Capital Power reduces turbine numbers in Halkirk 2 Wind project

Capital Power representatives Michael Sheehan and Rob Wydareny presented an update on the energy company’s latest improvements to the Halkirk 2 Wind project slated for construction summer 2023.

This took place at County of Paintearth council’s regular meeting virtually on Tues. Dec. 14.

The pair acknowledge there were a few concerns from the community that were taken into account including turbine siting and setbacks, noise, reclamation and decommissioning, shadow flicker, health effects, consultation, wildlife impacts, local employment opportunities, property values, etc.

To address some of these topics, Capital Power has decreased the number of turbines from 74 approved by the Alberta Utilities Commission (AUC) down to between 25 and 36 pending final selection which has reduced the project footprint overall.

In keeping with Paintearth County’s land use bylaw, the setbacks from non-participating lands has increased from 750 metres to 1,000 metres.

The plan for lighting found at the top of the turbines is to install an Aircraft Detection Lighting System to mitigate the impact of the required turbine lighting on the community (subject to applicable approvals).

Sheehan explained that the lights would only turn on at night when an aircraft was detected through radar which alerts the plane of their presence.

When the aircraft exits the zone, the lights will automatically turn off so they should be off for the majority of the night unless there is a plane in the area.

Coun. George Glazier asked Sheean and Wydareny if this new technology would be installed on the first set of Halkirk turbines already operational.

They responded by saying it hadn’t been considered but would look into it as it would be a retrofitted attachment.

As for safety, the company has reduced the quantity of underground collector lines running along Township Road 400, which will reduce construction activities and associated traffic congestion on a main community road and a traffic management plan will be developed in consultation with the County of Paintearth, landowners and residents.

A project noise impact assessment is underway and results will be shared in a future update.

All adjustments made from the first application including a time extension will be submitted to the AUC by the second quarter of 2022 with the project fully operational by the end of 2024.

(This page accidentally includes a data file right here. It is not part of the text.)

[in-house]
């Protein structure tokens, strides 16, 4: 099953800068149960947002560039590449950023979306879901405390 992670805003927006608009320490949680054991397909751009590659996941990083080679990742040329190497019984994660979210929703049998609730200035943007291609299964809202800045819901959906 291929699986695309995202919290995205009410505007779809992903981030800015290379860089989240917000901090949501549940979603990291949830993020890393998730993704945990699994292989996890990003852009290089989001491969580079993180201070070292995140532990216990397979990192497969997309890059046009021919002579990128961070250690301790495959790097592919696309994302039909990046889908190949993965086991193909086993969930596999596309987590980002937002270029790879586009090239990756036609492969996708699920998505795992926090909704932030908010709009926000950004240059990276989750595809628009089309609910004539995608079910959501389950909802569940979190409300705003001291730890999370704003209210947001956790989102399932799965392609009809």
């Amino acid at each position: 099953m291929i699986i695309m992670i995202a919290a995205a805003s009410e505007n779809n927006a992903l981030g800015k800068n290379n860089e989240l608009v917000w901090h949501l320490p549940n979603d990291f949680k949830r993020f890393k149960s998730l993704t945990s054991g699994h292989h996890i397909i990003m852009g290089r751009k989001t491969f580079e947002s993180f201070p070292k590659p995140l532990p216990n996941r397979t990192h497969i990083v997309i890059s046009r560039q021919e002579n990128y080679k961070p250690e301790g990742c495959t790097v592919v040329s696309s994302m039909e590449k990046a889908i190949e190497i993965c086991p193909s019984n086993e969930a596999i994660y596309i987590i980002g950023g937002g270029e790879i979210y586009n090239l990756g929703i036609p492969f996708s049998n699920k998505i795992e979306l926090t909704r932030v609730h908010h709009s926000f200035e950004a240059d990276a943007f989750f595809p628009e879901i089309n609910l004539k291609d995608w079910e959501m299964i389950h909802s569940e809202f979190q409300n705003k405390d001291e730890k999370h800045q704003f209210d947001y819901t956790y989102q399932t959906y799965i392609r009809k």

Halkirk 2 will bring in approximately $56 million in tax revenue to the County of Paintearth over an approximate 30-year life of the project as well as over 200 jobs during construction over 12 to 14 months and supply chain opportunities for local contractors, suppliers and spin-off benefits including lodging and restaurants.

There will be between two and five permanent positions projected for operations and maintenance once operational.

Chief Administrative Officer (CAO) Michael Simpson shared with the ECA Review that the county hopes to build a legacy program with three energy companies that have projects in the municipality.

The program would go to supporting local community committees, groups and programs.

This is still in its preliminary stages.

Following Capital Power’s presentation, county resident Dwayne Felzien came to council asking a few questions about this particular project.

He began by stating, “Thank you to Capital Power for the update and renewed commitment in working with the community that is being asked to host the proposed Halkirk 2 Wind Project.”

“During the initial stages of the project, right up to the time extension Capital Power asked for from the AUC (2019/2020), 51 affected residents expressed concerns regarding tower placement impacts on residents, wildlife, waterways, the Paintearth and Battle River Valley’s and a local aerodrome. Many of these residents being project participants.

His first question was: ‘Are the 74 previously undeveloped conditional permits applied for, valid?’

“The process of the Halkirk 2 Wind Farm and the related conditional permits has cost County residents approximately $1 million in legal and administration costs as identified by the County and filed to the Alberta Courts.”

The second was “Will the county be seeking reimbursement from Capital Power for these funds which have been removed from local community support projects? 

And finally, “Will this council be supporting county residents and ratepayers to build a better project adding to an increased tax base and community support?”

Administration confirmed his questions and agreed to get back to him.


Terri Huxley
ECA Review

About the author

Terri Huxley

Terri grew up on a grain farm near Drumheller, Alberta with an eye for the beautiful and uncharted. Living in such a unique and diverse area has helped her become the photographer and reporter she is today.

Coming from the East Central region getting this newspaper on her dinner table growing up, it helped her understand the community she now serves.

In May 2019, Terri was awarded Alberta Weekly Newspaper Association (AWNA) Canada's Energy Citizens Photographic Awards Sports Action – First Place as well as first for the same sports action image nationally with the Canadian Community Newspaper Association (CCNA). Fast forward to 2020, she has won second in the same category for the AWNA.